What is driving the risk to your particular portfolio?  Price volatility, weather uncertainty, basis risk, customer migration, congestion, government policy or regulation?  Understanding the underlying “risk factors” in your portfolio is crucial to modeling your risk appropriately.  As your portfolio responds to changes in energy markets and supply/demand dynamics, even the sharpest intuition can mis-identify the riskiest portfolio elements.  A good risk management process can help keep the focus on what poses the greatest threat to your company financials.

Choose a Great Simulation Model.

It seems that everyone has a simulation model these days.  At the simplest level, these are Excel plug-ins, closed form models or a bunch of legacy code from some analyst that used to work at your company.  Here is the danger – a poor simulation engine can be much worse than having nothing at all.  At least when you have nothing, you know it.  A poor model may add uncertainty in a way that is not market-consistent, may misrepresent important relationships between related commodities (e.g., correlation between power and gas prices), or may simply drift out of calibration as market conditions evolve.  Inaccurate simulations can result in actions that are completely inappropriate for your real risks.  Its important to validate any simulation model against actual market data regularly to ensure it’s doing its job.

Include everything in your model. 

Too many companies get lazy with this.  “My model includes about 90% of our portfolio, but the more complex transactions we value in a separate process.”  It may be the case that those exotic transactions are driving an outsized portion of your risk!  Recognize that big risks can come in small packages and allocate staff (or vendor) time to include all transactions into your model to get a comprehensive and accurate risk analysis.

Turn results into actions. 

Surprisingly, this is the most common gap.  Perhaps you have done all the hard work to set up a comprehensive risk management system, but the results still aren’t affecting real portfolio decisions.  Try holding monthly risk committee meetings that include your financial, trade and asset managers along with at least one C-suite sponsor.  The volatility in energy markets is the risk manager’s best friend.  The next Polar Vortex or Bomb Cyclone is lurking just around the corner.  Eventually, you’ll be able to say, “I told you so”, and win the day.

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This article was written by David Leevan. David is the Managing Director of, a SaaS platform for energy analytics. 

January 18, 2018

Energy Analytics Revolution is Here!

I have been writing recently about the risks associated with buying enterprise software, advances in cloud computing, and the benefits of software-as-a-service. I have tried to keep those articles fairly vendor agnostic. This article is going to be more self-serving. I am basically going to describe why we at decided to build a new type of energy analytics company.

What is wrong with the current choices? How can the energy industry benefit from something new?

As many of you know, energy companies are driving their business with analytic decision making. The best energy companies spend $millions on analytic solutions and are constantly looking for ways to improve. Smaller organizations often outsource analytic decisions to outside firms because they cannot afford to spend much on analytic solutions and analytic staff.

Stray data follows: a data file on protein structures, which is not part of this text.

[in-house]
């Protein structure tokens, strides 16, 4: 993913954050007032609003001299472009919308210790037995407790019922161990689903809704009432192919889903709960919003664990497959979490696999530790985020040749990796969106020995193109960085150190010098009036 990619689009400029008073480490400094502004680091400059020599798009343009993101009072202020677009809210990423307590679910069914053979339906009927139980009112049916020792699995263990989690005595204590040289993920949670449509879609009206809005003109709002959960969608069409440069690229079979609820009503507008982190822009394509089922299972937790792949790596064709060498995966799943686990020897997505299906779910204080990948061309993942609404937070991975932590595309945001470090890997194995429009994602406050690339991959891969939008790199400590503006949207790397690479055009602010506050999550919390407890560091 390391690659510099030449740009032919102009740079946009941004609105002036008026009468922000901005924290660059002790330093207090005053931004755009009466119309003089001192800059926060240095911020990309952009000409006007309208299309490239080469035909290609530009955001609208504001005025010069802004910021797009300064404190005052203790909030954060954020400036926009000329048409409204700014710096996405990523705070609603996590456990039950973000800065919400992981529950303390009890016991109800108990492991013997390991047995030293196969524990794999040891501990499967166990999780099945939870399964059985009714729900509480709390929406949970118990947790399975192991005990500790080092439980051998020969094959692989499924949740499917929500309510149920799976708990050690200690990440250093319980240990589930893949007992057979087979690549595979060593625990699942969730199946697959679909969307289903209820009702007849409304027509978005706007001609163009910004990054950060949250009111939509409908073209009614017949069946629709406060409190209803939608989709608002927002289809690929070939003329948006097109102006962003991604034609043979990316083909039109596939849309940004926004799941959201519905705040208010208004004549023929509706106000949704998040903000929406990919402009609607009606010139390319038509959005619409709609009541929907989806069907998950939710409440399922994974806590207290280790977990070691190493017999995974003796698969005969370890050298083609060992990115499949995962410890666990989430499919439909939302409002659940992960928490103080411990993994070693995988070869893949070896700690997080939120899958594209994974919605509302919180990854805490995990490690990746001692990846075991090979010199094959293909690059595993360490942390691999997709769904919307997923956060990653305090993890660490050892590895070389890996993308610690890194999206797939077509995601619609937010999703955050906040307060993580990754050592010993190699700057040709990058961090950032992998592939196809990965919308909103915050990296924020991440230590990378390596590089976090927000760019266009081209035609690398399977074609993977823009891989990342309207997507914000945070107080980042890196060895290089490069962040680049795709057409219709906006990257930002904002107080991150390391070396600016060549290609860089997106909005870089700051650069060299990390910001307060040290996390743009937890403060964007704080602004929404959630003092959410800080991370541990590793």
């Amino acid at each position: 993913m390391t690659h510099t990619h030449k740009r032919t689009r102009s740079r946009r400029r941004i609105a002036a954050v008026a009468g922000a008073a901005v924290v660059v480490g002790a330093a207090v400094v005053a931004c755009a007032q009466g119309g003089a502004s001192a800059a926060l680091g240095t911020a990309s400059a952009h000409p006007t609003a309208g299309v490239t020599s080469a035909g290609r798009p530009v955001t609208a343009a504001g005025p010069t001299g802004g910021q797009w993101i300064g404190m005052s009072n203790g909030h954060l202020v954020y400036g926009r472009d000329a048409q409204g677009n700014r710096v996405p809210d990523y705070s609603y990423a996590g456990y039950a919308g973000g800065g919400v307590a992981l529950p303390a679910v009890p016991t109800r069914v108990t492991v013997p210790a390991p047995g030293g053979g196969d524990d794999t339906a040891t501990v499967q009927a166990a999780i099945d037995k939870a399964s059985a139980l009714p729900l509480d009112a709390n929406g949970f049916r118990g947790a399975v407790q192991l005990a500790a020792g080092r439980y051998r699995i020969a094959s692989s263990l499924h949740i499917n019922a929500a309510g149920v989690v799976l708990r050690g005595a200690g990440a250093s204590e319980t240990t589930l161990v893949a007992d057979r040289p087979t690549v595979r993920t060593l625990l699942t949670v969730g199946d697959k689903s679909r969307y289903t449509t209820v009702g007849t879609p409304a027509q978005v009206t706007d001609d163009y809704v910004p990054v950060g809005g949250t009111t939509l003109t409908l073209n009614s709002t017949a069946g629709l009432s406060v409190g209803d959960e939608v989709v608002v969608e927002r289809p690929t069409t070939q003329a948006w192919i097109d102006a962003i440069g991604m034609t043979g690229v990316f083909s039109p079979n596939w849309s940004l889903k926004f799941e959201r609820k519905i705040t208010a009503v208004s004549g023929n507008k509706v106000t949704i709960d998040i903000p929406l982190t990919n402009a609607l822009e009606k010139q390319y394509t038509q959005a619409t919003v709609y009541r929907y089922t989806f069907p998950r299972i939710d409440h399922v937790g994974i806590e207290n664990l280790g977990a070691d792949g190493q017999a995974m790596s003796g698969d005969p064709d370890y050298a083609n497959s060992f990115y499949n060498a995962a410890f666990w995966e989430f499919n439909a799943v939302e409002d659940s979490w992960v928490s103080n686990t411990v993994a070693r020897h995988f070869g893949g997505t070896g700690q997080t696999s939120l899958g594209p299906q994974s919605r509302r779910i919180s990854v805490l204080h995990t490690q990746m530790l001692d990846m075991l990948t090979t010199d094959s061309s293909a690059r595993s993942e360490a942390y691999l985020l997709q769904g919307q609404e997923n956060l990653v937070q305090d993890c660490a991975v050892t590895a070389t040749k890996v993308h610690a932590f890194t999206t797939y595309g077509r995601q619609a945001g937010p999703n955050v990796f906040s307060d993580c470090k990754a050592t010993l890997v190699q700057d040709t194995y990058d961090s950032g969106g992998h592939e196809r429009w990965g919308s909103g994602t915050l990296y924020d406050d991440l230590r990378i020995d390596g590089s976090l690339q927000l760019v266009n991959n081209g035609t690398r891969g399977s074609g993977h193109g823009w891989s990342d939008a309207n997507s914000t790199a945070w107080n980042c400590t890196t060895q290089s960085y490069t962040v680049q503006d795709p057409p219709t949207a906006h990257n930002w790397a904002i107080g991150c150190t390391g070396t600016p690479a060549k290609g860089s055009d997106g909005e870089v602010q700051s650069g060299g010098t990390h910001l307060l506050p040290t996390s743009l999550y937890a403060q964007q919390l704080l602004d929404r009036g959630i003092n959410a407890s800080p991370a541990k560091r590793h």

Why is this happening? Is there another way?

Let us first examine the current options for adding or improving your analytics. There are basically three choices that you have as a customer:

  1. Build it yourself – this requires the customer to go into the software business. The company must hire staff to build the quantitative models, the UI, the database, the system integrations, etc. Then maintain and improve it over time.
  2. Hire a consultancy – this is outsourcing the software development. Now you must pay consulting fees for the life of the project, which is often quoted in months but requires years to complete (funny how that works).
  3. Buy a vendor solution – analytic software vendors normally have solutions that are both enterprise ready and highly configurable. Unfortunately, they also require large upfront fees, deployment projects, and annual maintenance contracts.

These options require the buyer to shoulder large upfront risk. Push your money in the middle of the pot and hope that it all works out. To address this risk, many energy companies employ bureaucratic procurement processes.

It can take years to get the solution in place.

We decided that the energy industry needed another choice. Our goal was to eliminate 100% of the risk, 100% of the waiting and over 80% of the cost associated with the existing choices.  So, we began working with top quantitative experts to build sophisticated energy models and we deploy those models in a modern cloud computing platform.

Now energy analysts have a place to go to find and use analytic models – on demand! Our models can be used for a day, a week, a month, or a year. We are adding new models every few months.

In truth, we are just at the beginning of our journey. Our team has tremendous plans to revolutionize the energy analytic landscape. You deserve more and better choices. We hope to be a part of this revolution.

This is just the beginning and I hope that you will join us! 

This article was written by David Leevan. David is the Managing Director of, a SaaS platform for energy analytics.